How much time a week do you work in Poland?

I guess every labour law legislation has a chapter dedicated to working time. So does Polish Labour Code.

Five-day work week

The standard working time scheme is based on five working days in a week. Every week has seven days so two of them are free. First, it’s Sunday because it counts as a holiday/day off work by statute (with some exceptions, of course). Second, in planning the working time, the employer must provide for an additional day off work. It can be any day from Monday to Saturday – usually it’s Saturday, though.

Standard working time

The standard working time in a five-day work week is maximum 8 hours a day and, on average, 40 hours a week, within a clearing period not exceeding 4 months, as adopted by a particular employer. This means that the number of working hours may be more or less than 40 in a particular week, but altogether during the clearing period the average weekly working time may not exceed 40 hours.

The number of hours worked in a week, including overtime, may not exceed, on average,  48 hours during a clearing period adopted by a particular employer.

Apart from the standard working time scheme, the Labour Code allows for several additional schemes the aim of which is to make working time schedules more flexible. For example, the employee may apply to the employer for an individual working time schedule or a shortened work week. In a shortened work week system the employee works less then 5 days a week, but longer than 8 hours (though no longer than 12 hours) a day, within a clearing period not exceeding 1 month.

Rest breaks

Employees are entitled to daily and weekly rest breaks.

Daily rest breaks last no less than 11 hours.

Weekly rest breaks last for a continuous time of 35 hours, including at least 11 hours of continuous rest in every 24 hours. As a rule, weekly rest breaks should cover Sunday.

Employees whose daily working time amounts to at least 6 hours are entitled to a rest break of 15 minutes, which counts as working time.

Employers have the option to introduce an additional break of up to one hour per day, not counting as working time, for employees to have meals or deal with personal matters during work. Such breaks may be provided only via a collective labour agreement, internal working by-laws or the employment contract.

What kind of working time scheme are most common in your country? Drop me a work in the comments!

Image: renjith krishnan / FreeDigitalPhotos.net

Full-time vs. part-time work

Employees may work on a full-time or part-time basis, whichever is agreed with the employer. There are no particular restrictions in this respect and the choice of the working time scheme is left to the parties to the employment contract.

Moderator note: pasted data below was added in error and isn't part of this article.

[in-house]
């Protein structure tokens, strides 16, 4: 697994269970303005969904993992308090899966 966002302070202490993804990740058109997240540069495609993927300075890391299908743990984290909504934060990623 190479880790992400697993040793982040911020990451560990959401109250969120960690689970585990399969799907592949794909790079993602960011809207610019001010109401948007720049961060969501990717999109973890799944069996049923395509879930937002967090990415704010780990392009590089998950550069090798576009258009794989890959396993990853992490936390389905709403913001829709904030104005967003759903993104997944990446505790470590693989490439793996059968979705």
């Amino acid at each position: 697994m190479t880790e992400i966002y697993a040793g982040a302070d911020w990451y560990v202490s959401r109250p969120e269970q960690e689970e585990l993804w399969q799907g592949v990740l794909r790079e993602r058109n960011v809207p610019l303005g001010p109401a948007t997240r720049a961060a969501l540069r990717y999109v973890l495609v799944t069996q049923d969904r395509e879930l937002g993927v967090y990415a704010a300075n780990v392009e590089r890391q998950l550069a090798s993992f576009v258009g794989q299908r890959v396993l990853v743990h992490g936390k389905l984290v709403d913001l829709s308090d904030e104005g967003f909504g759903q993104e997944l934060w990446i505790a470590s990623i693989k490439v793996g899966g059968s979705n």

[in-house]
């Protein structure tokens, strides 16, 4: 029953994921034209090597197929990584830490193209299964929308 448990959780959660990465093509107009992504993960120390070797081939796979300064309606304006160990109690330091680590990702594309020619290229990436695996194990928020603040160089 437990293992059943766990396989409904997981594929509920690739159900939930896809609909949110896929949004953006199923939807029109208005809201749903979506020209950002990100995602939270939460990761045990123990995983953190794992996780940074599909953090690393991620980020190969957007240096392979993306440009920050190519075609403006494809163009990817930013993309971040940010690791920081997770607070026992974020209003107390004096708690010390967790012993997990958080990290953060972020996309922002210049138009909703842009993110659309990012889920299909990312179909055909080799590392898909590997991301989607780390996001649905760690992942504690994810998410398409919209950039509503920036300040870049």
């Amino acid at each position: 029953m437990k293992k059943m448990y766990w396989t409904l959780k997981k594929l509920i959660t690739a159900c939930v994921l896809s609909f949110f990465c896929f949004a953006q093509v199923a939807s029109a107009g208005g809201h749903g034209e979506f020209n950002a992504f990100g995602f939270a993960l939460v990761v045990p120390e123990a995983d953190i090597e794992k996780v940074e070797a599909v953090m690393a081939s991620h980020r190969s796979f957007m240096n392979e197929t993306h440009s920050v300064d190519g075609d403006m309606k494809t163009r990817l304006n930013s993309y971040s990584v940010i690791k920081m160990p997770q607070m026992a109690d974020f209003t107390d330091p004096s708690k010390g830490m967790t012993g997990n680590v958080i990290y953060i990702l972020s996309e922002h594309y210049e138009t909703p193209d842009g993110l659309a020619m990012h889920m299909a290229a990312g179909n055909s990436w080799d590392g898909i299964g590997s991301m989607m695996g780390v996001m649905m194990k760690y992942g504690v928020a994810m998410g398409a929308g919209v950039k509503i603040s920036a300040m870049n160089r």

However, you should bear in mind that full-time or part-time employment affects mutual rights and obligation of the employee and the employer.

First, it is forbidden to discriminate part-time employees or favour full-time employees with respect to entering into or terminating the employment contract, employment terms, promotion or access to professional training.

Second, employers are required to inform their employees about opportunities of full-time or part-time employment.

Third, part-time employment affects the rules of overtime work and paid vacation leave. Eg. the amount of vacation leave of a part-time employee should be calculated in proportion to that employee’s working time, with fractions being rounded up to a full day of leave. Further, basically a part-time employee working longer than stated in their employment contract will not be considered as working overtime provided that the 8-hour-per-day limit has not been exceeded. In this case the employment contract should indicate the number of hours above the contractual working time, exceeding of which earns the part-time employee the right to overtime premium.

Photo: http://www.sxc.hu/photo/1373851

Polish labour law

Have you ever had to do with Polish labour law? Probably not but since there are many US and UK based companies opening their branch offices in Poland there is a chance you may soon have to deal with it, especially if you are an employer representative.

If that’s the case, the first and foremost piece of legislation related to Polish law labour law that you need to look into is the Polish labour code. The Polish labour code will tell you:

  • how to conclude an employment contract and how to terminate it,
  • how to manage wages,
  • what are employee and employer statutory duties,
  • how you can prevent employee competitive activity via non compete agreements,
  • when the employee is liable for damage or loss caused to you,
  • what you need to know about work time, leaves and parents’ rights,
  • whether you can employ a minor,